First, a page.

Journal of Behavioral Education

, Volume 16, Issue 2, pp 155–189 | Cite as

A Field-Tested Task Analysis for Creating Single-Subject Graphs Using Microsoft® Office Excel

  • Ya-yu Lo
  • Moira Konrad
Original Paper


Creating single-subject (SS) graphs is challenging for many researchers and practitioners because it is a complex task with many steps. Although several authors have introduced guidelines for creating SS graphs, many users continue to experience frustration. The purpose of this article is to minimize these frustrations by providing a field-tested task analysis for creating SS graphs using Microsoft® Office Excel. Results from the field test are presented and the task analysis, which includes steps for creating a variety of SS graphs, is provided. The article includes various illustrations, a list of prerequisite skills, tips, and troubleshooting items.


Single-subject graphs Single-subject design Graphic presentation Task analysis Software 



We wish to thank Gloria Campbell-Whatley, David W. Test, and Wendy M. Wood for their kindness to allow us to solicit feedback from them and their students attending Spring 2005 courses of SPED 4270, 5270, and RSCH 7113/8113 at The University of North Carolina at Charlotte. Thanks also are extended to anonymous reviewers as well as a number of students for their constructive feedback on the manuscript.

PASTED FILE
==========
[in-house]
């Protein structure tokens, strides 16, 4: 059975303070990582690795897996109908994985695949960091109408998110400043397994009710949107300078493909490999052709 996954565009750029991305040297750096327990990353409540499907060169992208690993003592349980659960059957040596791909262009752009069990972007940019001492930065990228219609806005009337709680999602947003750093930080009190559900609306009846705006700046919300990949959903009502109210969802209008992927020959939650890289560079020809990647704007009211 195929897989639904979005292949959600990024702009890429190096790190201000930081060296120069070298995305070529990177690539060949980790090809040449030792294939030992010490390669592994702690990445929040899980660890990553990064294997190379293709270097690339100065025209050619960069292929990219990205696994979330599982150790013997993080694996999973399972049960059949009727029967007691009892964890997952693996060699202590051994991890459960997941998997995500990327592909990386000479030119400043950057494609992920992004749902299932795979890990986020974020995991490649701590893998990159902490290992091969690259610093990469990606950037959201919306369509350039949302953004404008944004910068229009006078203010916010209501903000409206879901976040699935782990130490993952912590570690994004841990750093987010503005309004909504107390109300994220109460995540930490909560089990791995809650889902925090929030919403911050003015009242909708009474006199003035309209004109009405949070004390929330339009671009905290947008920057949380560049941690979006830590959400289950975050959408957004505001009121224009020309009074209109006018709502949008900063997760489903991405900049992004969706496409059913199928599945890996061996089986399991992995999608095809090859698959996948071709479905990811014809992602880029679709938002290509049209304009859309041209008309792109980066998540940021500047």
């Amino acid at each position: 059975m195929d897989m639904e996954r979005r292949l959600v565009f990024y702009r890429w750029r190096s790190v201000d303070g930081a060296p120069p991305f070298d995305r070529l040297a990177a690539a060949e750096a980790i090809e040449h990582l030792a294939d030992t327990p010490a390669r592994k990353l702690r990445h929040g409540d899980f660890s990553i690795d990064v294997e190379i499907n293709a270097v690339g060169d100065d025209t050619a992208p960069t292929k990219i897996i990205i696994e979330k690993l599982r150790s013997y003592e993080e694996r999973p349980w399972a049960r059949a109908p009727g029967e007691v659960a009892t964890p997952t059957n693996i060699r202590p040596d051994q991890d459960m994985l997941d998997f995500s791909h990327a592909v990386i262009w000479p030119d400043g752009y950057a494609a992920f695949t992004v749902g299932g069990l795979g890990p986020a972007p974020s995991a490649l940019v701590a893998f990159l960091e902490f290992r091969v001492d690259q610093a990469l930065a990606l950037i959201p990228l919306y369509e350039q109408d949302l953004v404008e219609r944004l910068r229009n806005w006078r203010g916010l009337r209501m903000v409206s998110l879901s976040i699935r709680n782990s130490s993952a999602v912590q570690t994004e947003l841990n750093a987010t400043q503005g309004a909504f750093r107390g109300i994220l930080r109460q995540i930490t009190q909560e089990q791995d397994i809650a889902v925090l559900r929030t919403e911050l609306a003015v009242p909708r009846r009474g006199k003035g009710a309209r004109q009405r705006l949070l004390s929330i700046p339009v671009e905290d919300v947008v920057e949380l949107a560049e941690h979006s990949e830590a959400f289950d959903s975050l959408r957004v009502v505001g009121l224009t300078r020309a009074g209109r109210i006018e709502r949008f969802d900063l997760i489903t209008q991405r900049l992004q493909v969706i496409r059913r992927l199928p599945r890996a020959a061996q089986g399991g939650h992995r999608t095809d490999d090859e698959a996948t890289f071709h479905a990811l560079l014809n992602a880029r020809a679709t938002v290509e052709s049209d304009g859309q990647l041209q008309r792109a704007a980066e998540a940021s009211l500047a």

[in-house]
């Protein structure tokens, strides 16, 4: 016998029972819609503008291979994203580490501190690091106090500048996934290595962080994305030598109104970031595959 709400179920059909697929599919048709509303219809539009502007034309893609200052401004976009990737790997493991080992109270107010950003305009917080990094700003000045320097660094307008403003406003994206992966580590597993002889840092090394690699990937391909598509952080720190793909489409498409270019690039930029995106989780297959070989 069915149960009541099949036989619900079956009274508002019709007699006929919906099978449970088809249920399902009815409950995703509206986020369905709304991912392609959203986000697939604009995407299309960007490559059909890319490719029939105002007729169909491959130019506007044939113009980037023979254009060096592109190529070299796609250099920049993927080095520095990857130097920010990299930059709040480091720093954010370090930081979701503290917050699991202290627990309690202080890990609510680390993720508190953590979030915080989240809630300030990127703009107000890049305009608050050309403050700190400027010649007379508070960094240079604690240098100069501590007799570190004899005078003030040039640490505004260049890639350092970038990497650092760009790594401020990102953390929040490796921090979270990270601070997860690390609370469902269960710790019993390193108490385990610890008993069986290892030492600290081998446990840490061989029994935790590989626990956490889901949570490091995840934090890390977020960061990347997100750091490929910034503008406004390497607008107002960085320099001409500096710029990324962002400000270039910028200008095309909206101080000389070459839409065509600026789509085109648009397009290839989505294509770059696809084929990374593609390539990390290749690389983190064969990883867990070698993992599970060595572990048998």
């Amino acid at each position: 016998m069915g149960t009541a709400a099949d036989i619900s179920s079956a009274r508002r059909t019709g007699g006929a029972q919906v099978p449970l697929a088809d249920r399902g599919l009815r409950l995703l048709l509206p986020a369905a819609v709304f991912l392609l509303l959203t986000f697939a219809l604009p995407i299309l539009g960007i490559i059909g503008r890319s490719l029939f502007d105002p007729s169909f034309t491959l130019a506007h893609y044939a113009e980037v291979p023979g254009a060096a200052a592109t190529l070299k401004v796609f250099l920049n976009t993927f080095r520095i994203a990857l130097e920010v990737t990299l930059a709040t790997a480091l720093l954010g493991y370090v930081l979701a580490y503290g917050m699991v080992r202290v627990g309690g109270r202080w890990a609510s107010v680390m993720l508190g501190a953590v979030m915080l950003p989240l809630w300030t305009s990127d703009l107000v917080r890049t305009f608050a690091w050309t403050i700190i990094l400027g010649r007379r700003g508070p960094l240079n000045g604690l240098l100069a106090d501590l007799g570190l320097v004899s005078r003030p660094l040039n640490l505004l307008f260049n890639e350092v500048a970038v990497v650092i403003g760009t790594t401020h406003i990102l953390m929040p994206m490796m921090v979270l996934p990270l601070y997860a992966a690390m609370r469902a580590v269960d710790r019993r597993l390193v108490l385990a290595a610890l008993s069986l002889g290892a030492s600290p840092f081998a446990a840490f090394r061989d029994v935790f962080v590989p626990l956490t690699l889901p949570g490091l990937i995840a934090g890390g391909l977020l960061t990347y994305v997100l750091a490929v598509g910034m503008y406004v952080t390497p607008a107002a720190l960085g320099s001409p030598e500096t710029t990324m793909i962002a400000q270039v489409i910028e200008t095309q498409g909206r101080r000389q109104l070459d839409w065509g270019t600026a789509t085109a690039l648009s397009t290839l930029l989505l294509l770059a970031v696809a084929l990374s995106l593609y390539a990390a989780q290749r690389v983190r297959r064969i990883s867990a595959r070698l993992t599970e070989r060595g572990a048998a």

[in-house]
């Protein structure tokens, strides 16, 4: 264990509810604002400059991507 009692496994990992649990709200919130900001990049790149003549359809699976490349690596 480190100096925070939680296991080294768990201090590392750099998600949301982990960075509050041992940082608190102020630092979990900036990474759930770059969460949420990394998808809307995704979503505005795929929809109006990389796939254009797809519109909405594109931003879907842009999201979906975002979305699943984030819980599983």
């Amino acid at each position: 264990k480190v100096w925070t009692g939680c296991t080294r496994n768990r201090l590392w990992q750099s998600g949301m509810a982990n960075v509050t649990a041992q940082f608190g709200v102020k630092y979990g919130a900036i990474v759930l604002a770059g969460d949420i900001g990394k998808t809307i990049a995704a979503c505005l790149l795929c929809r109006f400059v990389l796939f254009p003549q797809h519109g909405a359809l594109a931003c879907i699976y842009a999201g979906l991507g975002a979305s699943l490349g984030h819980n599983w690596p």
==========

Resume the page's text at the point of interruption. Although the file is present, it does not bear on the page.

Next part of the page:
Supplementary material


  1. Alberto, P. A., & Troutman, A. C. (2006). Applied behavior analysis for teachers, 7th ed. Upper Saddle, NJ: Prentice Hall.Google Scholar
  2. Carr, J. E., & Burkholder, E. O. (1998). Creating single-subject design graphs with Microsoft Excel. Journal of Applied Behavior Analysis, 31, 245–251.CrossRefGoogle Scholar
  3. Cooper, J. O., Heron, T. E., & Heward, W. L. (1987). Applied behavior analysis. Columbus, OH: Merrill.Google Scholar
  4. Hillman, H. L., & Miller, L. K. (2004). Designing multiple baseline graphs using Microsoft Excel. The Behavior Analyst Today, 5, 372–387.Google Scholar
  5. Horner, R. H., Carr, E. G., Halle, J., McGee, G., Odom, S., & Wolery, M. (2005). The use of single-subject research to identify evidence-based practice in special education. Exceptional Children, 71, 165–179.Google Scholar
  6. Journal of Applied Behavior Analysis. (2000). Manuscript preparation checklist. Journal of Applied Behavior Analysis, 32, 514.Google Scholar
  7. Moran, D. J., & Hirschbine, B. (2002). Constructing single-subject reversal design graphs using Microsoft ExcelTM: A comprehensive tutorial. The Behavior Analyst Today, 3, 179–187.Google Scholar

Copyright information

© Springer Science+Business Media, Inc. 2006

Authors and Affiliations

  1. 1.Department of Special Education and Child Development, College of EducationUniversity of North Carolina at CharlotteCharlotteUSA
  2. 2.Special Education Program, School of Physical Activity and Educational ServicesThe Ohio State UniversityColumbusUSA

Personalised recommendations